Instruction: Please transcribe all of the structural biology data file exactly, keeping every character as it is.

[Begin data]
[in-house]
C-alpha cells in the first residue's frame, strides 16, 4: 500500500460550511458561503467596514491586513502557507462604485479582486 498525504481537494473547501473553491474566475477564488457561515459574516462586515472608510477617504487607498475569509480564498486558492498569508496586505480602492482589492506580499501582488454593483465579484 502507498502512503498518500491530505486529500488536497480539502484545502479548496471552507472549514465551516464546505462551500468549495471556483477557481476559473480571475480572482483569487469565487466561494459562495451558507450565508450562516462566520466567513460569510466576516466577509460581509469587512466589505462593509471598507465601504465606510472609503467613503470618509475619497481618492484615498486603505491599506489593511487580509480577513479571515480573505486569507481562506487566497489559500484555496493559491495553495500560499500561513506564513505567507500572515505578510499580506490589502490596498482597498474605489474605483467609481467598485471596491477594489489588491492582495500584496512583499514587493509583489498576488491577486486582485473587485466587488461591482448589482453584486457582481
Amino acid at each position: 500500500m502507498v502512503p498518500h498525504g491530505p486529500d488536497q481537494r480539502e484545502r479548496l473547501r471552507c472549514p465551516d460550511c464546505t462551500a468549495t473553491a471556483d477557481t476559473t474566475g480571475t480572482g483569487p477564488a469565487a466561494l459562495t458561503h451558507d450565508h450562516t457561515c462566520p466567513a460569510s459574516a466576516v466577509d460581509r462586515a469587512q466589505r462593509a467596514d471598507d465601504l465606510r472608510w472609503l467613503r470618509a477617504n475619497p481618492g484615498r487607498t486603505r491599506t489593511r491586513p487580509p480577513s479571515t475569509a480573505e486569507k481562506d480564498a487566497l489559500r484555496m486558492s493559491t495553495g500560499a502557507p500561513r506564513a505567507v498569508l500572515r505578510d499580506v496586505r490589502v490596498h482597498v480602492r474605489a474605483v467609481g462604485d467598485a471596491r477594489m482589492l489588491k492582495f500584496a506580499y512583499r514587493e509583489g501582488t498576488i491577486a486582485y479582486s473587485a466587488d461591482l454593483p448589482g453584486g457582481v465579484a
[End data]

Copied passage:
[in-house]
C-alpha cells in the first residue's frame, strides 16, 4: 500500500460550511458561503467596514491586513502557507462604485479582486 498525504481537494473547501473553491474566475477564488457561515459574516462586515472608510477617504487607498475569509480564498486558492498569508496586505480602492482589492506580499501582488454593483465579484 502507498502512503498518500491530505486529500488536497480539502484545502479548496471552507472549514465551516464546505462551500468549495471556483477557481476559473480571475480572482483569487469565487466561494459562495451558507450565508450562516462566520466567513460569510466576516466577509460581509469587512466589505462593509471598507465601504465606510472609503467613503470618509475619497481618492484615498486603505491599506489593511487580509480577513479571515480573505486569507481562506487566497489559500484555496493559491495553495500560499500561513506564513505567507500572515505578510499580506490589502490596498482597498474605489474605483467609481467598485471596491477594489489588491492582495500584496512583499514587493509583489498576488491577486486582485473587485466587488461591482448589482453584486457582481
Amino acid at each position: 500500500m502507498v502512503p498518500h498525504g491530505p486529500d488536497q481537494r480539502e484545502r479548496l473547501r471552507c472549514p465551516d460550511c464546505t462551500a468549495t473553491a471556483d477557481t476559473t474566475g480571475t480572482g483569487p477564488a469565487a466561494l459562495t458561503h451558507d450565508h450562516t457561515c462566520p466567513a460569510s459574516a466576516v466577509d460581509r462586515a469587512q466589505r462593509a467596514d471598507d465601504l465606510r472608510w472609503l467613503r470618509a477617504n475619497p481618492g484615498r487607498t486603505r491599506t489593511r491586513p487580509p480577513s479571515t475569509a480573505e486569507k481562506d480564498a487566497l489559500r484555496m486558492s493559491t495553495g500560499a502557507p500561513r506564513a505567507v498569508l500572515r505578510d499580506v496586505r490589502v490596498h482597498v480602492r474605489a474605483v467609481g462604485d467598485a471596491r477594489m482589492l489588491k492582495f500584496a506580499y512583499r514587493e509583489g501582488t498576488i491577486a486582485y479582486s473587485a466587488d461591482l454593483p448589482g453584486g457582481v465579484a